December 03, 2018 | Connor Bechler

On December 6 and 7, Calvin will host the Faith and Democracy in America conference, co-sponsored by Calvin’s Henry Institute for the Study of Christianity and Politics and the Acton Institute for the Study of Religion and Liberty.

Through two plenary sessions and a series of five panel discussions, the conference will examine how Christianity and liberalism—the political philosophy centered around liberty and equality which underpins most modern democracies—have shaped and been shaped by each other in the United States.

At the first plenary session, Notre Dame professor of political science Patrick Deneen will deliver the Pruis Rule of Law Lecture on the possibly opposing interests of Christianity and liberalism. Calvin philosophy professor James K.A. Smith will speak in the closing plenary session, defending liberalism as a positive product of Christianity. The panels will cover a wide range of topics, including American origins, belonging in America, technology, the free market, and faith and pluralism.

Engaging critically with the world

“Part of Calvin’s purpose is to think well in Christian terms about all sorts of issues, including politics, citizenship, and faith,” said associate political science professor Micah Watson, the conference’s lead faculty member. “Reformed Christians have always wanted to engage the larger culture and the larger world, that’s part of our broader identity.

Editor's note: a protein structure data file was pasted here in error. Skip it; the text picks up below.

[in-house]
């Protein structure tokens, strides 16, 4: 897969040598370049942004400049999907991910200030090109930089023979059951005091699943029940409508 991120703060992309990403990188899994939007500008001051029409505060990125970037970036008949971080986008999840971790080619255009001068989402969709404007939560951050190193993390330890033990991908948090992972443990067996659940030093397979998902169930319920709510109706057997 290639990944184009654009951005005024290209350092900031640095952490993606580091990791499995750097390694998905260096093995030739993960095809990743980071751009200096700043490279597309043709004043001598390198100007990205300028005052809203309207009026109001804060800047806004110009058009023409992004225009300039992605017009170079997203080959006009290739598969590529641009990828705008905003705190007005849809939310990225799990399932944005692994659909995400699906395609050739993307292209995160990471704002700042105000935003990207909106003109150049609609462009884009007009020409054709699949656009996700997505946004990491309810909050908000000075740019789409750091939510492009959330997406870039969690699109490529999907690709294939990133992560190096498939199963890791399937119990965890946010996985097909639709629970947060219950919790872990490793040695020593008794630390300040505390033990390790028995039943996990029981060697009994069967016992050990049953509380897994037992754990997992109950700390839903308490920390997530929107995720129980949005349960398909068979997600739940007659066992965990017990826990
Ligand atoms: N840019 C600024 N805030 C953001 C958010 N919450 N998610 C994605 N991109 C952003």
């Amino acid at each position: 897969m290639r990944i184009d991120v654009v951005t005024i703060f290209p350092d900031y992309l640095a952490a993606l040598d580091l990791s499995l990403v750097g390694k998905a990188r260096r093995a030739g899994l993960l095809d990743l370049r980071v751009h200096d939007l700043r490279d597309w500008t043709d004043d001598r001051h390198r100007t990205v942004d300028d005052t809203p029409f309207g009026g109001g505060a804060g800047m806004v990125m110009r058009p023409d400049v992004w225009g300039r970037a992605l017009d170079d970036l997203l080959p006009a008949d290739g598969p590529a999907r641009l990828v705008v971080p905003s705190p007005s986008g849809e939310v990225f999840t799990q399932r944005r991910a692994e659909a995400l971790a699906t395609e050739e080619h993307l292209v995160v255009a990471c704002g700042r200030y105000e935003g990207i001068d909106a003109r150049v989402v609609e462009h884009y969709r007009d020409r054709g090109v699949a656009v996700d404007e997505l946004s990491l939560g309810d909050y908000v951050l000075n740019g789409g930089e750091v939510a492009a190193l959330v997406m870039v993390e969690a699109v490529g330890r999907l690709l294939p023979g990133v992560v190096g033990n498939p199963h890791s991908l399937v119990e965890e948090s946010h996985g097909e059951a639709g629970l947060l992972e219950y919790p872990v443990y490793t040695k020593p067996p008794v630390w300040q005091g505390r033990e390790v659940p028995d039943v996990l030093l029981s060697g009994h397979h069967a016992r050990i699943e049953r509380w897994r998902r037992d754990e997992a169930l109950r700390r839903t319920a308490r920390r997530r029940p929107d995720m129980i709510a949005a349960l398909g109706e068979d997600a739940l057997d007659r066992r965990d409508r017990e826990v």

“Bringing the conversation to Calvin is for the benefit of our students, faculty, and the greater community,” Watson added, who pointed out students may attend the sessions for free. “It’s a great opportunity for students to dig into what it means to be a good Christian citizen in this cultural moment, and one of the few chances most students will have to attend a faith and politics conference before graduation.”

Watson noted that both the panelists and plenary speakers have diverse backgrounds, representing a wide range of different and conflicting views. “The panels are intended to model what robust and civil wrangling can look like on these important issues, so intellectual diversity was a primary aim in our selection of panelists.”

A place for vital conversations

Kristin Du Mez, a professor of history and gender studies at Calvin and panelist at the conference, noted Calvin’s particular advantage in hosting the conference: “Calvin—and the Henry Institute specifically—has a long history of going beyond the partisan divide to try and critically engage the underlying principles.

“Our problems are so entrenched right now, yet we, as a nation and as Christians, largely lack the ability to have the conversations we need to critically engage both the left and the right and find a better way forward,” she said. “Calvin is a place where these conversations still happen.”

“Given the speakers and panelists that have been assembled, I anticipate that it will be a lively, provocative, and meaningful conversation,” Du Mez added.

The conference will be held in the Prince Conference Center, and non-student registration is $50, including two meals. For registration and accommodation details, go to

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